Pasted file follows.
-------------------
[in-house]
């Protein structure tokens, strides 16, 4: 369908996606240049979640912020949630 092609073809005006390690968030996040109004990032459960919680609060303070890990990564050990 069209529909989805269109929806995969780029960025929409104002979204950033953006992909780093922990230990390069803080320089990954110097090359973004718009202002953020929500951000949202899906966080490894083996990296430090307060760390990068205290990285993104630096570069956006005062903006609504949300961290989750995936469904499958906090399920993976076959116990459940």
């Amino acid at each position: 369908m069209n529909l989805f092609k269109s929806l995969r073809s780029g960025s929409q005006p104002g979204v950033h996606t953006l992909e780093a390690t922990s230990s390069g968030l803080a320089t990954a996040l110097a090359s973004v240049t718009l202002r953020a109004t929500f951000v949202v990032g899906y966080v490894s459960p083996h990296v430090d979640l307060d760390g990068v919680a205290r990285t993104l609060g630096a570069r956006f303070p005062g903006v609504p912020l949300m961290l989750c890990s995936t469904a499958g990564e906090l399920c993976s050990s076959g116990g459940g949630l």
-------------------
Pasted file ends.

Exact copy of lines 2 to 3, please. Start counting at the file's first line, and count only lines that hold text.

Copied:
């Protein structure tokens, strides 16, 4: 369908996606240049979640912020949630 092609073809005006390690968030996040109004990032459960919680609060303070890990990564050990 069209529909989805269109929806995969780029960025929409104002979204950033953006992909780093922990230990390069803080320089990954110097090359973004718009202002953020929500951000949202899906966080490894083996990296430090307060760390990068205290990285993104630096570069956006005062903006609504949300961290989750995936469904499958906090399920993976076959116990459940």
């Amino acid at each position: 369908m069209n529909l989805f092609k269109s929806l995969r073809s780029g960025s929409q005006p104002g979204v950033h996606t953006l992909e780093a390690t922990s230990s390069g968030l803080a320089t990954a996040l110097a090359s973004v240049t718009l202002r953020a109004t929500f951000v949202v990032g899906y966080v490894s459960p083996h990296v430090d979640l307060d760390g990068v919680a205290r990285t993104l609060g630096a570069r956006f303070p005062g903006v609504p912020l949300m961290l989750c890990s995936t469904a499958g990564e906090l399920c993976s050990s076959g116990g459940g949630l």